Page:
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Agnė Žagrakalytė

Agnė Žagrakalytė_IN_Vladas Braziūnas_jb

Agnė Žagrakalytė (born 1979) made her debut in 1996 and was already acknowledged as a promising writer, even before publishing her first book Išteku (I’m Getting Married, 2003). As a poet, she is very feminine, although she has conflicting feelings about being called a feminist. Womanhood, including, but not limited to, female sexuality, is the most prominent theme in her poetry, but it is explorative and reflective, instead of declarative. She is probably the most fun-loving Lithuanian poet and her writing is always witty and ironic, although sometimes it veers towards black humour, sarcasm and cruel mockery. The woman of her poems is a very sensual, physical creature, who is in tune with her surroundings, but also highly competitive towards women, and who playfully torments men.

Žagrakalytė was trained as a teacher but worked mostly as an editor of cultural publications and publications for young people. Since moving to Brussels with her family, she has been a full-time mother but she has continued to write. Her second book of poetry appeared in 2008, and her third in 2017. Her poems were published in 2010 in an English collection entitled Artistic Cloning (translated by Jonas Zdanys), and she has started writing short essays for the Lithuanian cultural press. She has so far published two novels.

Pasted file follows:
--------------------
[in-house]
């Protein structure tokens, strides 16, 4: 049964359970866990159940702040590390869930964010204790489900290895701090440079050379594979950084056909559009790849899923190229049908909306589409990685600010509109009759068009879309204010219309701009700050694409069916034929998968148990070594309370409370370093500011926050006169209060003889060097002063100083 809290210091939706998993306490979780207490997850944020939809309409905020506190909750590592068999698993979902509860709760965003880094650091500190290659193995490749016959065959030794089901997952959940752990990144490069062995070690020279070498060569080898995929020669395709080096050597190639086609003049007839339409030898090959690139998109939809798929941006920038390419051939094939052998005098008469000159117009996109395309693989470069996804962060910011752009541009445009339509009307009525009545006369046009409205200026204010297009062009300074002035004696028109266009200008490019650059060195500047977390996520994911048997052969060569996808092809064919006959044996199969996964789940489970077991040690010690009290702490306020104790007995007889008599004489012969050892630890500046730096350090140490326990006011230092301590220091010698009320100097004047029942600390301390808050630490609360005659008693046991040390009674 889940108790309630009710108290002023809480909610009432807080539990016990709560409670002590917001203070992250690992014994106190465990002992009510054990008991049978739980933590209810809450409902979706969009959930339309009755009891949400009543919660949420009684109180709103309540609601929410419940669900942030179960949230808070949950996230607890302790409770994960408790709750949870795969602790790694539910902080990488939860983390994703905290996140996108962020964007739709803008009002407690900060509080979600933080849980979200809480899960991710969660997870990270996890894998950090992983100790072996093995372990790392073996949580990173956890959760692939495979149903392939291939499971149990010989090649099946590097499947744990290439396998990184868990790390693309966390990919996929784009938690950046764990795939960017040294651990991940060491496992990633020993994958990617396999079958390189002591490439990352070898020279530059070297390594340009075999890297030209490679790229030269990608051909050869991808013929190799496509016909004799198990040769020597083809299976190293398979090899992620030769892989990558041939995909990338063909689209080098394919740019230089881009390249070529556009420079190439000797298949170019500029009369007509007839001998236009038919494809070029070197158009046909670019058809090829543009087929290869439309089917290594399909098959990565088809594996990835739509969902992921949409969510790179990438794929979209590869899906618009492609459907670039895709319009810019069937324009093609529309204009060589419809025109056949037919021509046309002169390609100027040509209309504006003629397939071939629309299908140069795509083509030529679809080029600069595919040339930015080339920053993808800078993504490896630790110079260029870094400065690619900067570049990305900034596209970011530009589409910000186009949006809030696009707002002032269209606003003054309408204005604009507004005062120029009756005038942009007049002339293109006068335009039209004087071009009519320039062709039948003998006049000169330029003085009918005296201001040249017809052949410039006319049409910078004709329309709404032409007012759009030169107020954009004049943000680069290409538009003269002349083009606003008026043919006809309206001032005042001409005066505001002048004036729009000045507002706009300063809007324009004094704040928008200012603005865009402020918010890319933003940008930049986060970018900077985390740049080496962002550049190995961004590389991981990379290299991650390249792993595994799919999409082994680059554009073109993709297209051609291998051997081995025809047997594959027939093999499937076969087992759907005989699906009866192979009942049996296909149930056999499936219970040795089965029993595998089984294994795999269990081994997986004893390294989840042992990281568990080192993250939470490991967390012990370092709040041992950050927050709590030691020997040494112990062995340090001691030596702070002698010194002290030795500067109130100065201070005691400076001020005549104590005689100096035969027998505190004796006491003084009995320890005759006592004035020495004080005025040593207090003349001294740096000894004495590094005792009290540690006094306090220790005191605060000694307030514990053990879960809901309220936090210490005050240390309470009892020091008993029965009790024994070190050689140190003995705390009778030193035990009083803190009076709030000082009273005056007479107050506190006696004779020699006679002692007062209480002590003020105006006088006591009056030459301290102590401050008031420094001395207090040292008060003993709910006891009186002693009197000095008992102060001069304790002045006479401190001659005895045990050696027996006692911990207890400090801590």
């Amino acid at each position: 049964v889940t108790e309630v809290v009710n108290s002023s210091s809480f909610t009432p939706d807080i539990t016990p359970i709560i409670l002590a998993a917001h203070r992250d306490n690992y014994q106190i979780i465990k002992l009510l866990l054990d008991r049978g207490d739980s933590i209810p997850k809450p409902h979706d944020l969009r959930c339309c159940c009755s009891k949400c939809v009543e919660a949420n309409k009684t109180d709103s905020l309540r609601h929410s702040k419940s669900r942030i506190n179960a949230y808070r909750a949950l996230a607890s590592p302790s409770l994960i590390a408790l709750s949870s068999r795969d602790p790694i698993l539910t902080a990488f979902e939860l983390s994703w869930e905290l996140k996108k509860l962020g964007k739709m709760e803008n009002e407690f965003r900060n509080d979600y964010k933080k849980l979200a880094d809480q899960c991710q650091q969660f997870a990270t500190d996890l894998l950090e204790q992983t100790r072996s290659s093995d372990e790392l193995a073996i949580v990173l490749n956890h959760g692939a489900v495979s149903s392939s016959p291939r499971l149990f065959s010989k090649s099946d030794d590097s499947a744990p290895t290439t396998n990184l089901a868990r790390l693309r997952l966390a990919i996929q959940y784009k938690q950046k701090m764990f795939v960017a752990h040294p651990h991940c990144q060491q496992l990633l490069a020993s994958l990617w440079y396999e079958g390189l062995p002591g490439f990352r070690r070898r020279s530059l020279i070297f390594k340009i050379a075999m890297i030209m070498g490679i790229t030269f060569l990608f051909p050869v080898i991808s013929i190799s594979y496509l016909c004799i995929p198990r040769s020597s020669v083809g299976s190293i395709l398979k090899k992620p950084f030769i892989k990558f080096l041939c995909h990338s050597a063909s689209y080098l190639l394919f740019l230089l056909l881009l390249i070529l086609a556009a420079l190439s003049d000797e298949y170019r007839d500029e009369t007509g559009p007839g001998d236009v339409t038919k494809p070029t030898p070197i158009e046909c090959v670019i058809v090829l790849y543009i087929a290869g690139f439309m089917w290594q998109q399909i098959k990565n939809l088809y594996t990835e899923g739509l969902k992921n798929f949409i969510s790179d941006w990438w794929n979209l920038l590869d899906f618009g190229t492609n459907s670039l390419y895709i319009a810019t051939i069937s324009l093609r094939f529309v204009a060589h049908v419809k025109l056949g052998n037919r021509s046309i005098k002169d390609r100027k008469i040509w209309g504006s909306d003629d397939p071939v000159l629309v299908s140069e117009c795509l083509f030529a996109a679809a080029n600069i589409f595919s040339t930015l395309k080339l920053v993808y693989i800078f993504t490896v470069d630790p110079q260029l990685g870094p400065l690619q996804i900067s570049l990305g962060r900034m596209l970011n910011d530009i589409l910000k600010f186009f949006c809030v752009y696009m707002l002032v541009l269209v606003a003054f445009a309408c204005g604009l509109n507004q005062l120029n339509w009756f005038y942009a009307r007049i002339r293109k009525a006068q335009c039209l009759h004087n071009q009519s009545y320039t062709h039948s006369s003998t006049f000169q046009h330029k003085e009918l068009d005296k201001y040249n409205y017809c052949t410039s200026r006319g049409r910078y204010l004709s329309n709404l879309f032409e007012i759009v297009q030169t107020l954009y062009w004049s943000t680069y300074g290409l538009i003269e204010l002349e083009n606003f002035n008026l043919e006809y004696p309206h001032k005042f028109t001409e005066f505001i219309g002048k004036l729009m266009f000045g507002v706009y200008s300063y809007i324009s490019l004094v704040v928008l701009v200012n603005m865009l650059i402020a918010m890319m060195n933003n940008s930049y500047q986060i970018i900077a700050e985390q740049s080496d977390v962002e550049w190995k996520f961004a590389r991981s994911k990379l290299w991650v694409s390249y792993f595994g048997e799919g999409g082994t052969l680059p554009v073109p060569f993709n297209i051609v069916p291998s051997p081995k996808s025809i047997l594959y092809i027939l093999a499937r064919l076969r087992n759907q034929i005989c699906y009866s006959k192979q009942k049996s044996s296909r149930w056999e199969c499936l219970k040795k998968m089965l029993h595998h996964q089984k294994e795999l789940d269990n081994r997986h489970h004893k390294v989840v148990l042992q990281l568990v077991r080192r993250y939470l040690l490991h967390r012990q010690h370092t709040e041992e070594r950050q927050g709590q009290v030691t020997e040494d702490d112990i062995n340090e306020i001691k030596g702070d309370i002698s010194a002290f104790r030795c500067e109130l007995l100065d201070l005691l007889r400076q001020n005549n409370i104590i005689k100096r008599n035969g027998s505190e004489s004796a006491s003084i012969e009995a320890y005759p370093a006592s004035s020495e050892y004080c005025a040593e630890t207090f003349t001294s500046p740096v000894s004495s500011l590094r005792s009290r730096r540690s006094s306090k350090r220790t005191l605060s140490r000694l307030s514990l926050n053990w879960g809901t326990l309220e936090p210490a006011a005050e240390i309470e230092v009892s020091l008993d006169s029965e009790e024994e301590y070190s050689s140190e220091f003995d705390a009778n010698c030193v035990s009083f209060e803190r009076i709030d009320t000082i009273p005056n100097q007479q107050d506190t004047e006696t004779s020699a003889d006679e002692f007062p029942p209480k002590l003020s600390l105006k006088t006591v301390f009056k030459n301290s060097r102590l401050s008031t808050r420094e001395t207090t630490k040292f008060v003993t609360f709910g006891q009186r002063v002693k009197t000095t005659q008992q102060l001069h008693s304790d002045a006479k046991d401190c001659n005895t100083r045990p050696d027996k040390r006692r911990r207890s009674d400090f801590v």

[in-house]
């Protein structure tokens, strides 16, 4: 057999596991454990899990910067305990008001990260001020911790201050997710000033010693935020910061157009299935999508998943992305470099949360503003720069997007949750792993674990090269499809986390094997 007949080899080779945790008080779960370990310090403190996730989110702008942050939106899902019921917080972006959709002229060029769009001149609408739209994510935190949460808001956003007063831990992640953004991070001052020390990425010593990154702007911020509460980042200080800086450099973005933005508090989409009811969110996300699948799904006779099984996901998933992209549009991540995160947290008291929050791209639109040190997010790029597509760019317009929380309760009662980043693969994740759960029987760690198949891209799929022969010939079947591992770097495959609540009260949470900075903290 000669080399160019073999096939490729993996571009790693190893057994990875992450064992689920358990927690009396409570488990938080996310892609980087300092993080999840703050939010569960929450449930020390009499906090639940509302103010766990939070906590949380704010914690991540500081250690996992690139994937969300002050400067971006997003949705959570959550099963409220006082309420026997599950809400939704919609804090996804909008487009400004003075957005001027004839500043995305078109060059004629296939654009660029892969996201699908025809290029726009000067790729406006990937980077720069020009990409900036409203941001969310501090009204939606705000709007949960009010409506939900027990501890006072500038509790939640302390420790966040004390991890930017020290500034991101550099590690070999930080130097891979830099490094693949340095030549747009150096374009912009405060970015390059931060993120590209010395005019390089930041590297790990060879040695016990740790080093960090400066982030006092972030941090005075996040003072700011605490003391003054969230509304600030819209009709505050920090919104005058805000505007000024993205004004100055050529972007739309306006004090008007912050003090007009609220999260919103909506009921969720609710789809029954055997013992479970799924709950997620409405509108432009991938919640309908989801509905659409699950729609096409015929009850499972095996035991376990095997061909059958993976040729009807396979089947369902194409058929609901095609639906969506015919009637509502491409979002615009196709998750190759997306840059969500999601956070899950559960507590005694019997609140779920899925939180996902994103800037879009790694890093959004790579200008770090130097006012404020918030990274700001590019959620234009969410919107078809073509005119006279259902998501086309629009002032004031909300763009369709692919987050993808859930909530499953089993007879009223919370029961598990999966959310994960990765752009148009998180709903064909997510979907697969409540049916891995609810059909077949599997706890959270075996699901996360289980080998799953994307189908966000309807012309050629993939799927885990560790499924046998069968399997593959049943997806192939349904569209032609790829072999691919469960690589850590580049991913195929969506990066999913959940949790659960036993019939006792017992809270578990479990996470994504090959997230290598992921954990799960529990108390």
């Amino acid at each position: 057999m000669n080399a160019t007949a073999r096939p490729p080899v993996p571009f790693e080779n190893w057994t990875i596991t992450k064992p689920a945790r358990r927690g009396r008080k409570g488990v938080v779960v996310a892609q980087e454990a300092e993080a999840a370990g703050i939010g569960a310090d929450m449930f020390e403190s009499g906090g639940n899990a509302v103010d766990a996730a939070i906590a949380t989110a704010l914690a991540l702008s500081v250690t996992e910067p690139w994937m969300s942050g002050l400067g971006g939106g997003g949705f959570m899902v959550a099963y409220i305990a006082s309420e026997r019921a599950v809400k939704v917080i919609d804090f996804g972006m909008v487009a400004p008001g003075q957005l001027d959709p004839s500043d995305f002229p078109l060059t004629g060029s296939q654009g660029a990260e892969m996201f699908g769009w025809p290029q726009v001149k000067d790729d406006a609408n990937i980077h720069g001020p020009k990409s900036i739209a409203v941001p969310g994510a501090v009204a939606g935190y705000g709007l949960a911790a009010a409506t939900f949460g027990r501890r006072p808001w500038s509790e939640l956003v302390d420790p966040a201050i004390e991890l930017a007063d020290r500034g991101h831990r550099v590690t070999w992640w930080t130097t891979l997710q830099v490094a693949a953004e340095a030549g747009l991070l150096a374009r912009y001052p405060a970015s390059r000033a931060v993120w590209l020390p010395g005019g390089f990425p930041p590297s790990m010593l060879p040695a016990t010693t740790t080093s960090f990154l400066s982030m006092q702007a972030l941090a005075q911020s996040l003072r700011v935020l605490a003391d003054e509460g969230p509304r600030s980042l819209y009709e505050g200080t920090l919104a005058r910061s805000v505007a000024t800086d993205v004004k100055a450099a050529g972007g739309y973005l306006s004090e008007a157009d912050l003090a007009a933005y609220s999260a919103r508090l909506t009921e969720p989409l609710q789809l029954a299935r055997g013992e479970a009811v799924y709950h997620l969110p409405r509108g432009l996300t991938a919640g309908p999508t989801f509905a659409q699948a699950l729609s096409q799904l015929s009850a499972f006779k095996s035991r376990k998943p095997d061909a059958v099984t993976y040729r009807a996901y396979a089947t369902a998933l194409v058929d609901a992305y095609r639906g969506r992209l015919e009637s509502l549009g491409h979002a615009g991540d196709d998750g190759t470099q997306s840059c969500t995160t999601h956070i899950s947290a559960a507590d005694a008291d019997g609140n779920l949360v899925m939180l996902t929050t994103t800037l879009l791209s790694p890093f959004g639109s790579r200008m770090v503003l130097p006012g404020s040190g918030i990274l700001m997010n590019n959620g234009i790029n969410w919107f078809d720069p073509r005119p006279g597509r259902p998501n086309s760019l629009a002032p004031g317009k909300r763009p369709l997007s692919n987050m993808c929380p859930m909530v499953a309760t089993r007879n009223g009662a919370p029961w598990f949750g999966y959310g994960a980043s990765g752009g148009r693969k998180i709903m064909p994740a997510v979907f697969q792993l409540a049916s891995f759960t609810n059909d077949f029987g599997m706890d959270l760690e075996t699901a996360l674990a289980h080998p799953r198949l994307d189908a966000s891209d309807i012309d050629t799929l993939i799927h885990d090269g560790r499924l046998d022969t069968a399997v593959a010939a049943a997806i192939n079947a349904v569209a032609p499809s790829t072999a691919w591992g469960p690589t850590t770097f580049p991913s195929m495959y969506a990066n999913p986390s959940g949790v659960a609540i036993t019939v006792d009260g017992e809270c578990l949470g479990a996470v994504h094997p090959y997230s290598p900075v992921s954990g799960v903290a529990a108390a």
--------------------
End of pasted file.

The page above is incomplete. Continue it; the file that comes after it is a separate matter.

Eigulio duktė: byla F 117 (The Forest Ranger’s Daughter: Case #F117). Vilnius: Tyto alba, 2013. – 573 p.

Žagrakalytė’s first novel is huge. It is also an impressively researched work. Žagrakalytė basically tells the saga of her own family, spanning almost 200 years. At the core of the novel is Juozas Žagrakalys, a real-life lawyer and cultural figure of interwar Lithuania. The novel contains bits and pieces from his diaries and literary efforts. The “forester’s daughter” of the title is another real-life public figure and the object of Juozas’ affection, Antanina Čeilytkaitė. The what-ifs and what-might-have-beens of their story are beautifully intertwined with the major horrors and devastations of the 20th century history, like a vine around an apple tree. And apple trees are very important in this book. One can actually smell apples while reading.


Selected translations

French: Coeurs ébouillantés: dix-sept poétes lituaniennes contemporaines. Paris: L’Harmattan, 2012

English: Artistic Cloning. Chicago: Virtual Artists Collective, 2010

Six Young Lithuanian Poets. Vilnius: Vaga, 2002